The importance and benefits of music in early childhood

- Music as a way of knowing.

Music is not just an extra in a child’s learning experience. It is a core component of their early learning experience. It stimulates the brain and helps enormously in a child’s whole person development - physically, emotionally, socially, intellectually and spiritually. 

Early childhood is when children learn about the world around them through play. It is very important to offer children an enabling environment where they can participate in active music making and active listening. Through continual exposure to songs and vocal play, younger children develop their singing voices, their sense of rhythm and pulse. These are the cornerstone of not only music, but of language and spatial intelligence.

Children’s spontaneous music making, when observed and supported is at the heart of their musical learning. When parents and caregivers are actively involved from the outset, participating with a child in music making, they come to see musical activity as part of their daily routine. 

Much musical development happens before birth. It is well documented that listening and experiencing music stimulates the fetus' brain and assists with the growth of brain structures. The human fetal auditory system is functional around the 25th week of gestational age. By the third trimester babies are familiar and respond to the maternal voice. 

Studies suggest that babies remember music they listened to in the womb for up to four months after being born so getting your baby used to a soothing lullaby could be very useful for helping them sleep when they are born.

Even the youngest infant is wired to receive music and can discriminate among differences in frequency, melody and stimuli. Vocal range is remarkably wide from birth and infants can match pitch as early as three to four months old. 

All children are born ready, able and eager to learn. They actively reach out to interact with the world around them. Their development depends on their opportunities to interact in positive relationships and in enabling environments. 

Early conversations between adults and babies is often described as ‘sing song”.  Young children just love sound. And in fact hearing words being sung improves a child’s ability to distinguish linguistic patterns and develop auditory discrimination. Singing songs is a powerful way for young children to practice language. Crucially, singing automatically engage the inner hearing - perhaps the most important factor in the development of real musical ability. 

Inner hearing is the ability to hear musical sounds inwardly like the ability to do mental arithmetic or read a book silently. It is the working tool of the creative soul and of imagination.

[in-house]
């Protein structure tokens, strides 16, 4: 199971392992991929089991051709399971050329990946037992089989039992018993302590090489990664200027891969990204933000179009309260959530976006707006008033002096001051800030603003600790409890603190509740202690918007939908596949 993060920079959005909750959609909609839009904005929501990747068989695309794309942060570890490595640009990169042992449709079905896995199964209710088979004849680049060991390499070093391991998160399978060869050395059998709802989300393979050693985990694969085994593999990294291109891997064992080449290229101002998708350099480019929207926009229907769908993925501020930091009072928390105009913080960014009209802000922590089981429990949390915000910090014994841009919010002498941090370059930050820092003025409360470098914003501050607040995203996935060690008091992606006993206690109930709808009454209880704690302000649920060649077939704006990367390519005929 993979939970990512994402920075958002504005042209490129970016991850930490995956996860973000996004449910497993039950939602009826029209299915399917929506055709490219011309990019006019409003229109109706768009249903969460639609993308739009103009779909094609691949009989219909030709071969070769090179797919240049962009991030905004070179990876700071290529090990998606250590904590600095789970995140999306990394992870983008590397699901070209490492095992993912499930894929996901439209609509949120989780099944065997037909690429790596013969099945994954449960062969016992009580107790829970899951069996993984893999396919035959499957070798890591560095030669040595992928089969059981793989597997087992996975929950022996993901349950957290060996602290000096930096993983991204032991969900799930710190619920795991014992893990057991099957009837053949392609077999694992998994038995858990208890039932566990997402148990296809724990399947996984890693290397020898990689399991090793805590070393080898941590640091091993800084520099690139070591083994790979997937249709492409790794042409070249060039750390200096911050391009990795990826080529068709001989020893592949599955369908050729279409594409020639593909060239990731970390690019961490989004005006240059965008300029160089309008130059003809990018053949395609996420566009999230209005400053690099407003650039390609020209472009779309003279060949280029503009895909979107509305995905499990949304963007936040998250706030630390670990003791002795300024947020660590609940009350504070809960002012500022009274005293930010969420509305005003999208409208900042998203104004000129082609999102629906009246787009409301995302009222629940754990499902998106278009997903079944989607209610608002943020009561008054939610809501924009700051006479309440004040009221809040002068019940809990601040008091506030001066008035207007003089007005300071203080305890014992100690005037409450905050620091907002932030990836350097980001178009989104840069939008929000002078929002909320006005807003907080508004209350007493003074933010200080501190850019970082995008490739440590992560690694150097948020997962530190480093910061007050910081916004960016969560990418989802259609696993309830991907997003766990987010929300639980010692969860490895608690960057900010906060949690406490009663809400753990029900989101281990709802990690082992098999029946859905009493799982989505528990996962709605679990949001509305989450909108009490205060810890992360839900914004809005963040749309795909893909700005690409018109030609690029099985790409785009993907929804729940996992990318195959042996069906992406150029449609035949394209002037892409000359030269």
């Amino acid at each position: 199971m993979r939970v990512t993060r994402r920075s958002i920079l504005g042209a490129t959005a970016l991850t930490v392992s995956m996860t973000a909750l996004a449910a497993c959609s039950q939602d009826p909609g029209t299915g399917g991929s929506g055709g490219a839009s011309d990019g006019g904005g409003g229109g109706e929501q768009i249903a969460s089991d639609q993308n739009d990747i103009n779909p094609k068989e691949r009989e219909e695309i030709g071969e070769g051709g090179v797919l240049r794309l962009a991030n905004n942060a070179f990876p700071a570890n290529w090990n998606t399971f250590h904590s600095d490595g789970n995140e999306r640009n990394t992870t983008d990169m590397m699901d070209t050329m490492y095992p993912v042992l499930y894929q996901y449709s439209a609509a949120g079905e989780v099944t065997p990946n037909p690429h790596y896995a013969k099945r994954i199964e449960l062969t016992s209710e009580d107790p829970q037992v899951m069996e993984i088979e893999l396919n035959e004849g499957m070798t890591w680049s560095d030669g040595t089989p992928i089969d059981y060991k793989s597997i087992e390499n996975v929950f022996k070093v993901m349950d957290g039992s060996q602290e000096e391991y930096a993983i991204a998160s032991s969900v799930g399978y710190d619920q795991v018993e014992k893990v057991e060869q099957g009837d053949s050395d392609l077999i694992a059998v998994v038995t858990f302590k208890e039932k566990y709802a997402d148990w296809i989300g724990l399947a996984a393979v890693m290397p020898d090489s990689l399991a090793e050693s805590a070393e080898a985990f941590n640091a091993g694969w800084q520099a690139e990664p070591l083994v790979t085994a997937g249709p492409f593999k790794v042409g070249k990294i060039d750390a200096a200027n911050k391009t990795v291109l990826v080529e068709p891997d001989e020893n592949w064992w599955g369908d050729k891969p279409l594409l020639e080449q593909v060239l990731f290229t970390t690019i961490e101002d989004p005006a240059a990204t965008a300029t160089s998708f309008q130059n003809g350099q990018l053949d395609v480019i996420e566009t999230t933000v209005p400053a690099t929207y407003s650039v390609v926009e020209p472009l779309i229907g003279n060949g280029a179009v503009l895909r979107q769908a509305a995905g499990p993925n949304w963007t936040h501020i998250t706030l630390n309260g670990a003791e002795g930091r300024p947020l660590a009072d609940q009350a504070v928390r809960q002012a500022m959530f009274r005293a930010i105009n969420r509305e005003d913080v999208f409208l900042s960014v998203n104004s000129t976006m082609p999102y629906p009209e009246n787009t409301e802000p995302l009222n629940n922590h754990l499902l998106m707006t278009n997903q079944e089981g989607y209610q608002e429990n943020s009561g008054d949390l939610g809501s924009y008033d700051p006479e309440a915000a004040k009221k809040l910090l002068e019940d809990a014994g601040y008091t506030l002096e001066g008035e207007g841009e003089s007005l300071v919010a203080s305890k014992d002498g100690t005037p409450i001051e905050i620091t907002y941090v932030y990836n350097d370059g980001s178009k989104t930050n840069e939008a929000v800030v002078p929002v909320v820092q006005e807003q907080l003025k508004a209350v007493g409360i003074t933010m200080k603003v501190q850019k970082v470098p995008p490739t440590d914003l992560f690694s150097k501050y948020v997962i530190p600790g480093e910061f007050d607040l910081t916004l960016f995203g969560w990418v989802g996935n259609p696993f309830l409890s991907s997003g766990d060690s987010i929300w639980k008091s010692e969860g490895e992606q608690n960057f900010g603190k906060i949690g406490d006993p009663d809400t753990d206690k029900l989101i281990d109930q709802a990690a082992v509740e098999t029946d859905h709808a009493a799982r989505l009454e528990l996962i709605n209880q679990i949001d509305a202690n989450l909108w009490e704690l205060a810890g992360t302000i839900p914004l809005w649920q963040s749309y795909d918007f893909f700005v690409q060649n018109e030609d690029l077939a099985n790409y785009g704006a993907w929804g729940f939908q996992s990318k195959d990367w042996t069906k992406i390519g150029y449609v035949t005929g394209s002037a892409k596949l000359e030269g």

Research shows that exposure to music can improve a child’s ability to learn. This is because music is one of the few activities that uses both sides of the brain i.e the logical and the creative. Early music learning helps build important brain connections. The more connections we have, the faster we can think. 

Cat scans have shown that different aspects of music activate different parts of the brain. Half of the brain processes words, while the other half processes the music. So playing music games and listening to music helps children to use all these parts of their brains simultaneously. Music also stimulates the frontal lobes which are very important to both language and motor development.

When a child is having fun their brain is more open to learning. Singing songs is a powerful way for young children to practice language. 
Early years music classes offer a rich musical environment where children get the opportunity to listen to a range of musical sounds and play instruments. A nurturing environment sparks children’s individual curiosity and exploration. As they anticipate phrases and actions in familiar nursery rhymes and songs, they begin to experience a sense of unconscious learning. Music and movement instruction has been shown to improve children's memory, cognitive development, learning skills and expressive ability. 

Children also associate music with routines. This helps them to internalise patterns in songs, in a class, and in their daily lives. This is hugely reassuring for them as they become familiar with the songs and games and grow in confidence in their listening and singing skills. 

In a typical music class they are exposed to the key aspects of musical learning and development - 
Hearing and listening, vocalising and singing, moving and dancing and exploring and playing. This is an organic setting in which through active music making and listening, and with adult involvement this encourages more sustained musical play. 

Children explore and discover their own sense of pitch, rhythm and their own unique voice. Every child has the opportunity to express their own joy of music. 
The core music learning principles - pitch, rhythm and beat are explored through play. For younger children early music learning becomes, not only great fun, but has also been proven to develop: Fine motor skills, gross motor skills, language skills, social and emotion skills and imagination.

Creating and listening to music helps children learn numeracy, literacy and emotional skills. Other benefits include greater self-esteem and learning about sharing and turn taking. It also helps children to learn about emotions, and it can be soothing and comforting. The four elements of music – Melody, harmony, rhythm and dynamics are  introduced through songs and rhymes. All this unconscious learning through play is at the heart of early music learning pedagogy.

Often a single experience will open the young soul to music for a whole lifetime. This experience cannot be left to chance; it is our duty to provide it - (1929 from Selected Writings of Zoltan Kodály, Boosey & Hawkes, 1974).

Singaling® Copyright Susan Rowland 2019